Read more about the NID Brochure:

 Control and Elimination of Neglected Infectious Diseases

Although Latin America is not the poorest region in the world, it is considered to be the one with the greatest inequality. Statistics show that the richest 10% of the population receives 48% of the income while the poorest 10% receives only 1.6%. In Latin America and the Caribbean, as of 2008, 7% of the population had no access to clean water (3% in urban areas and 21% in rural areas) while 21% of the population lacked access to basic sanitation (14% in urban areas and 45% in rural areas).

In Latin America and the Caribbean the soil transmitted helminthiases are widely disseminated (50 million children under 15 years old at risk of infection). Schistosomiasis can be found in areas of Brazil, St. Lucia, Suriname, and Venezuela (25 million people needing preventive chemotherapy); while lymphatic filariasis is found in areas of Brazil, Guyana, Haiti, and the Dominican Republic (13.4 million people needing preventive chemotherapy). Onchocerciasis is found in six countries: Brazil, Colombia, Ecuador, Guatemala, Mexico, and Venezuela (379,274 people living in areas at risk of infection). Finally, blinding trachoma can be found in Brazil, Colombia, Guatemala, and Mexico (50 million people at risk of infection). The NID brochure summarizes the status of these five diseases in Latin America and the Caribbean.

The Integrated Approach to Combat Neglected Infectious Diseases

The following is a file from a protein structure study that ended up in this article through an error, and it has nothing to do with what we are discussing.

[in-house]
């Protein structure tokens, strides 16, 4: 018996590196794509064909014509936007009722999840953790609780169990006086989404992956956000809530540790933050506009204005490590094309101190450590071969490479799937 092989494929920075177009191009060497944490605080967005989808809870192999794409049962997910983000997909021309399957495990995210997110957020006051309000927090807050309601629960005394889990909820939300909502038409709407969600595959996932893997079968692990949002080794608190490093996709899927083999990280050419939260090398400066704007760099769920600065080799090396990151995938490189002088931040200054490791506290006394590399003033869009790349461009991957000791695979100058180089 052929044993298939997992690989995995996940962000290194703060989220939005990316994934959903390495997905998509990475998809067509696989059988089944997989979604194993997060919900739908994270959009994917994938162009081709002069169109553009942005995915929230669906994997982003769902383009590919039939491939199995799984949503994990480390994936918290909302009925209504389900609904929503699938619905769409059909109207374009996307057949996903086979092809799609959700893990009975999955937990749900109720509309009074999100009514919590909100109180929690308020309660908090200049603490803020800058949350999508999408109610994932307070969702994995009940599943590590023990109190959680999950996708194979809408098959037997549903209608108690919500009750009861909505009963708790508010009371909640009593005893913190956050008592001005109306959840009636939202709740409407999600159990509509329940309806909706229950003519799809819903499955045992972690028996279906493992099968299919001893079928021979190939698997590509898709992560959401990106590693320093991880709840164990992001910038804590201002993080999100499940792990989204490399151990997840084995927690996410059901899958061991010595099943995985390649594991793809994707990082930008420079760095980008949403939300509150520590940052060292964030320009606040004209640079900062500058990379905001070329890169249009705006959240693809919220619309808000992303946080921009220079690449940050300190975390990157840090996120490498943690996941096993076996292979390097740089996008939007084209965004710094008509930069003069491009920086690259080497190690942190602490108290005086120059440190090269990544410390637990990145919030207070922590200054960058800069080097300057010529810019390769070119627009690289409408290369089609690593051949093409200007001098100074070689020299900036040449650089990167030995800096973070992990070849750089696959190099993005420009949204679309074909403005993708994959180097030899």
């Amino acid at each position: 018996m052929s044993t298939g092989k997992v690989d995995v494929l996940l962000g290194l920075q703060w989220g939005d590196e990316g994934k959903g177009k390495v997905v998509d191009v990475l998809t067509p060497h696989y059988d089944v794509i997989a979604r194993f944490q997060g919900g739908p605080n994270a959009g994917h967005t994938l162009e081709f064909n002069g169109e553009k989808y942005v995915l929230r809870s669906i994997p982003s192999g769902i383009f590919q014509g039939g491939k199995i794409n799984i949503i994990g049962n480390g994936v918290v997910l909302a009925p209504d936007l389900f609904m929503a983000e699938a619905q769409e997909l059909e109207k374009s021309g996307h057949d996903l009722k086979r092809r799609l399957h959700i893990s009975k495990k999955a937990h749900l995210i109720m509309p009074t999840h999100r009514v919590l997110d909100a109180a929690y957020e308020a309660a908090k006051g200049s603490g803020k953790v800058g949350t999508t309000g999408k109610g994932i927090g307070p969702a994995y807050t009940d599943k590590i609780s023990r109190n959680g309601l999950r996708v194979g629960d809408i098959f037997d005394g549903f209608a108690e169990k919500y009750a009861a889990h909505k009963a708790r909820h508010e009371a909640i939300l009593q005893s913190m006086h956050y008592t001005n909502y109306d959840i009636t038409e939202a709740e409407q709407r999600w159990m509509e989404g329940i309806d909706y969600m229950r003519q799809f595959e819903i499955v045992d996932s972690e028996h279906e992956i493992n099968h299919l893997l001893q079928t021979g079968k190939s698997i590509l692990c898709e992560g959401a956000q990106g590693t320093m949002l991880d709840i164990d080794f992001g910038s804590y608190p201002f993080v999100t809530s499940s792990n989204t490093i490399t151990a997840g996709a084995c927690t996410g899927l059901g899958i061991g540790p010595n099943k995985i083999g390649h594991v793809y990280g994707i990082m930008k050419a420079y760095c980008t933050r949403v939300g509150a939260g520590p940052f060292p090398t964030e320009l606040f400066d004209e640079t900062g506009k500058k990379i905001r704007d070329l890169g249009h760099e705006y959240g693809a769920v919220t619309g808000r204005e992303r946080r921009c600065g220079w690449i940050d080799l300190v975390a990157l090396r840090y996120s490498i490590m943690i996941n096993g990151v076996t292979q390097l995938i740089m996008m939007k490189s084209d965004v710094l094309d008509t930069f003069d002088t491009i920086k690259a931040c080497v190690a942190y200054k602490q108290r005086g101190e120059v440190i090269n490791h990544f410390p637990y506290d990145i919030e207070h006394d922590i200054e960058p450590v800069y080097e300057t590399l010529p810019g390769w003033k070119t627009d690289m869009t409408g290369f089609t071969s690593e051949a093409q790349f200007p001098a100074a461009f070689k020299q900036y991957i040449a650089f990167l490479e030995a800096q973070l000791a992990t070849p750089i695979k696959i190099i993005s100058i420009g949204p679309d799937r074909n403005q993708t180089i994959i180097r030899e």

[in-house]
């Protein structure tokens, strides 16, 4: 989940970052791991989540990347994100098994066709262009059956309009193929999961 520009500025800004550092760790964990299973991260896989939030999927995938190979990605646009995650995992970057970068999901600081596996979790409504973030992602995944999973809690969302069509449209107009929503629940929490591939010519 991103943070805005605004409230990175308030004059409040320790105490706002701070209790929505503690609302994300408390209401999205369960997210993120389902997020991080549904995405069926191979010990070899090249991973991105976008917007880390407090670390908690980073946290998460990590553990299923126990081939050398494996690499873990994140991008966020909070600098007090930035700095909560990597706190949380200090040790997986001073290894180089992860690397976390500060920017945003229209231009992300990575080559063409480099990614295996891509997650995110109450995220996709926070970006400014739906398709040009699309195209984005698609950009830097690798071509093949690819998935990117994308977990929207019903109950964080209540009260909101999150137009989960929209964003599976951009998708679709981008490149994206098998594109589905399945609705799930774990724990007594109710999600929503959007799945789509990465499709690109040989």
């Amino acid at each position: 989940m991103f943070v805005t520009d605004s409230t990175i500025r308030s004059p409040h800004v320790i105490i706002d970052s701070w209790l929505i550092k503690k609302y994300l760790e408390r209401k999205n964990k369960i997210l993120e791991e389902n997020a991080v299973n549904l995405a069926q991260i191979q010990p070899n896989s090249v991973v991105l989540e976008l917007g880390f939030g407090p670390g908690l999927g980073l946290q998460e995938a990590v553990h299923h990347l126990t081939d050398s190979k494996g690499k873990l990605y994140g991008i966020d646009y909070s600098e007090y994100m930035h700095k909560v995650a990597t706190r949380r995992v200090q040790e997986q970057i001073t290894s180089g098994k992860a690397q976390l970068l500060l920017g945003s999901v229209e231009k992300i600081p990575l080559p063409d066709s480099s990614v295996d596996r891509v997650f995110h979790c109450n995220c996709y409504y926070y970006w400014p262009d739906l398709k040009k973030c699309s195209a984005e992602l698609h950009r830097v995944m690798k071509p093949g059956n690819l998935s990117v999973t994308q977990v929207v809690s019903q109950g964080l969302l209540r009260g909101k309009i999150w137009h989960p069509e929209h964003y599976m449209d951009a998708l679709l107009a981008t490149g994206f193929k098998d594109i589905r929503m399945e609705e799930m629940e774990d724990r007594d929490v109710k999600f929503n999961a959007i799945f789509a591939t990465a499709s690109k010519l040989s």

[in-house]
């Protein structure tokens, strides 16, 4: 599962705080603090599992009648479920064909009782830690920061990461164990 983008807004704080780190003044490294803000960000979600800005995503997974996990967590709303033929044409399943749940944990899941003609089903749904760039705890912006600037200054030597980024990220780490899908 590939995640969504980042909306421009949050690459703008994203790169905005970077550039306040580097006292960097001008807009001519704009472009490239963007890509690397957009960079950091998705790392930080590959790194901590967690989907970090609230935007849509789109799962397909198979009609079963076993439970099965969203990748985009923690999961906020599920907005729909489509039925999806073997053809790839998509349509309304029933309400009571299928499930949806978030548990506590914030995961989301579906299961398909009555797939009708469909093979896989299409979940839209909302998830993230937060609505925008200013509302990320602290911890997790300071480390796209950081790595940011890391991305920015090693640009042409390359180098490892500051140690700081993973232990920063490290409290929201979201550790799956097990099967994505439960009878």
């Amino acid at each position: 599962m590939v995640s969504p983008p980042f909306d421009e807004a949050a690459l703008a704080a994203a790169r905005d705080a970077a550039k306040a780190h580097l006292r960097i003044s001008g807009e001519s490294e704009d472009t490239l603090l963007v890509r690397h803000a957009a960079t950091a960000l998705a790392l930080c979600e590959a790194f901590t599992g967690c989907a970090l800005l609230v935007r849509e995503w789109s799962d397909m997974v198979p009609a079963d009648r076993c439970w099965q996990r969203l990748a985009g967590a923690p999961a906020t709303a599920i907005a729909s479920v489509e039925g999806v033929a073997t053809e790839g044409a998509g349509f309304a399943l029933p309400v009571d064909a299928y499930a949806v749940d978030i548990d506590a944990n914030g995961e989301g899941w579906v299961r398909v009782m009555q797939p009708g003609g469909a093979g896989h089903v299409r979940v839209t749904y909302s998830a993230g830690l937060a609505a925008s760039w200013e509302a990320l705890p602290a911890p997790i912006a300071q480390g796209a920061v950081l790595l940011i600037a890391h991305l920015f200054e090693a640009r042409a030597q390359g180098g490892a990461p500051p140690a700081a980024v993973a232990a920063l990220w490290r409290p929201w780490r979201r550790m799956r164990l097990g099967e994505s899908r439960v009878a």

PAHO’s regional program for neglected infectious diseases emphasizes the importance of an integrated approach for the control and elimination of these diseases. This integrated approach consists of both supporting actions within the health sector as well as from those of interested parties and stakeholders which are normally outside of the health sector. Within the health sector, the regional program promotes collaboration with health programs such as the Expanded Programme on Immunization (EPI), programs to control vector-borne diseases, and the Integrated Management of Childhood Illnesses (IMCI). The regional program also incorporates an intersectoral approach and promotes joint work in education, housing, development, water and sanitation, environment, and agriculture in order to modify the social and environmental determinants related to NIDs. In this context, PAHO provides technical cooperation for drafting and implementation of integrated plans of action to control or eliminate neglected diseases, as well as facilitating the donation of medicines and tools, and supporting mapping, surveillance, monitoring and evaluation.

Decreasing the disease burden of neglected infectious diseases in Latin America and the Caribbean will help improve the living conditions of affected populations, reduce poverty in the region, and help achieve the Millennium Development Goals.


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Last Updated on Friday, 30 May 2014 15:55